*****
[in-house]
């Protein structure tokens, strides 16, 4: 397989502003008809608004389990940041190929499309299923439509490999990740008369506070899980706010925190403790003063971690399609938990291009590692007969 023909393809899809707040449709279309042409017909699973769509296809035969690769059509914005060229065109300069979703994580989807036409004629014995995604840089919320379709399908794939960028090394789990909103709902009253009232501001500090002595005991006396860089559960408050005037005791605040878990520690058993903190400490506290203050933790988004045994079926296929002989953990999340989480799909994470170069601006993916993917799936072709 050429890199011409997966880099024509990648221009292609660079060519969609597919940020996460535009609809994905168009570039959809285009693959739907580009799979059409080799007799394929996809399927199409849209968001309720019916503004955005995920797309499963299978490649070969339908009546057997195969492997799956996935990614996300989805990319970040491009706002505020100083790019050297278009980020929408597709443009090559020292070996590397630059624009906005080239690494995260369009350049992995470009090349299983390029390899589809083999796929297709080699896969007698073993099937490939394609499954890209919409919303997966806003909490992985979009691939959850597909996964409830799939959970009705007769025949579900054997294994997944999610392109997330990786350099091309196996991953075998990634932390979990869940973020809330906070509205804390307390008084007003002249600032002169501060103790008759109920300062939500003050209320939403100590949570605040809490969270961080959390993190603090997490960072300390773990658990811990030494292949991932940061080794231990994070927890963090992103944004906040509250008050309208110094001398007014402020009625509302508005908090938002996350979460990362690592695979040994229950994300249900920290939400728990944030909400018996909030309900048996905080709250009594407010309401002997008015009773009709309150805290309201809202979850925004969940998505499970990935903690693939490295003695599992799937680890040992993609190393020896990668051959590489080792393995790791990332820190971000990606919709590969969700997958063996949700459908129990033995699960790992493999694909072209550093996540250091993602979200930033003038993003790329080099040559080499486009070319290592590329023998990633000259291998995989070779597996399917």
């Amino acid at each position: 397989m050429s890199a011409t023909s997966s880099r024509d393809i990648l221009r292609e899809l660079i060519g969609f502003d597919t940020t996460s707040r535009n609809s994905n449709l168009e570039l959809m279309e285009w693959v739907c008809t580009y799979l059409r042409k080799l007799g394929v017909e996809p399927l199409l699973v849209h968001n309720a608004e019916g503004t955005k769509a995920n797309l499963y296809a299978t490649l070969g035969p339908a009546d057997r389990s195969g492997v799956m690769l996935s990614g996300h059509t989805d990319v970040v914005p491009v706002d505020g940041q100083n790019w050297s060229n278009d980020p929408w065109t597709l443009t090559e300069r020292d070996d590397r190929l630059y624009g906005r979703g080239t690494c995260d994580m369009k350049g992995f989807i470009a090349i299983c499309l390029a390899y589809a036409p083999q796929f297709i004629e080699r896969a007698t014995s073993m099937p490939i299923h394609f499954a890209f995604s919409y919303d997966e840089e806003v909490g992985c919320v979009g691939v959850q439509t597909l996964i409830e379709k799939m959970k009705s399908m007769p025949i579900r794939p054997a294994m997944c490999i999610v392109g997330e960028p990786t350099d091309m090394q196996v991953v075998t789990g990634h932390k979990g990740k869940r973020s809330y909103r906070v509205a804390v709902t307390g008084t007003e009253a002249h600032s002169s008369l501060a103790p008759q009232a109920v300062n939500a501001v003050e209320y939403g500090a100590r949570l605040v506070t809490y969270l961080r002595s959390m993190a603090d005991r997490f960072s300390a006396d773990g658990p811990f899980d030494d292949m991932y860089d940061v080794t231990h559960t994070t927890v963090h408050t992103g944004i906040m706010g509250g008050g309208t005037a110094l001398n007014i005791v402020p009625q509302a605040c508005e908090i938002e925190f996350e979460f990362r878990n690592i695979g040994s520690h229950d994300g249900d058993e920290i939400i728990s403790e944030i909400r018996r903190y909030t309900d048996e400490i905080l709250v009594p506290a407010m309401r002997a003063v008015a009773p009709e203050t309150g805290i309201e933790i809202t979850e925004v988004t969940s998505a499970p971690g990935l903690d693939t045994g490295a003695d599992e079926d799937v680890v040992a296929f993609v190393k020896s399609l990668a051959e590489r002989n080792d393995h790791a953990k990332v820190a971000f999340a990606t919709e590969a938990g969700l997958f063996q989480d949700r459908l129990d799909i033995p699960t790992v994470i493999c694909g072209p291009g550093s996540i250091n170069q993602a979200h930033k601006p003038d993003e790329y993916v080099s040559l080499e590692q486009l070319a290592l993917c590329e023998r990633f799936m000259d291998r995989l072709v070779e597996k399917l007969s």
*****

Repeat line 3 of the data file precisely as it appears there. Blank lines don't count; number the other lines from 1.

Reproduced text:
């Amino acid at each position: 397989m050429s890199a011409t023909s997966s880099r024509d393809i990648l221009r292609e899809l660079i060519g969609f502003d597919t940020t996460s707040r535009n609809s994905n449709l168009e570039l959809m279309e285009w693959v739907c008809t580009y799979l059409r042409k080799l007799g394929v017909e996809p399927l199409l699973v849209h968001n309720a608004e019916g503004t955005k769509a995920n797309l499963y296809a299978t490649l070969g035969p339908a009546d057997r389990s195969g492997v799956m690769l996935s990614g996300h059509t989805d990319v970040v914005p491009v706002d505020g940041q100083n790019w050297s060229n278009d980020p929408w065109t597709l443009t090559e300069r020292d070996d590397r190929l630059y624009g906005r979703g080239t690494c995260d994580m369009k350049g992995f989807i470009a090349i299983c499309l390029a390899y589809a036409p083999q796929f297709i004629e080699r896969a007698t014995s073993m099937p490939i299923h394609f499954a890209f995604s919409y919303d997966e840089e806003v909490g992985c919320v979009g691939v959850q439509t597909l996964i409830e379709k799939m959970k009705s399908m007769p025949i579900r794939p054997a294994m997944c490999i999610v392109g997330e960028p990786t350099d091309m090394q196996v991953v075998t789990g990634h932390k979990g990740k869940r973020s809330y909103r906070v509205a804390v709902t307390g008084t007003e009253a002249h600032s002169s008369l501060a103790p008759q009232a109920v300062n939500a501001v003050e209320y939403g500090a100590r949570l605040v506070t809490y969270l961080r002595s959390m993190a603090d005991r997490f960072s300390a006396d773990g658990p811990f899980d030494d292949m991932y860089d940061v080794t231990h559960t994070t927890v963090h408050t992103g944004i906040m706010g509250g008050g309208t005037a110094l001398n007014i005791v402020p009625q509302a605040c508005e908090i938002e925190f996350e979460f990362r878990n690592i695979g040994s520690h229950d994300g249900d058993e920290i939400i728990s403790e944030i909400r018996r903190y909030t309900d048996e400490i905080l709250v009594p506290a407010m309401r002997a003063v008015a009773p009709e203050t309150g805290i309201e933790i809202t979850e925004v988004t969940s998505a499970p971690g990935l903690d693939t045994g490295a003695d599992e079926d799937v680890v040992a296929f993609v190393k020896s399609l990668a051959e590489r002989n080792d393995h790791a953990k990332v820190a971000f999340a990606t919709e590969a938990g969700l997958f063996q989480d949700r459908l129990d799909i033995p699960t790992v994470i493999c694909g072209p291009g550093s996540i250091n170069q993602a979200h930033k601006p003038d993003e790329y993916v080099s040559l080499e590692q486009l070319a290592l993917c590329e023998r990633f799936m000259d291998r995989l072709v070779e597996k399917l007969s």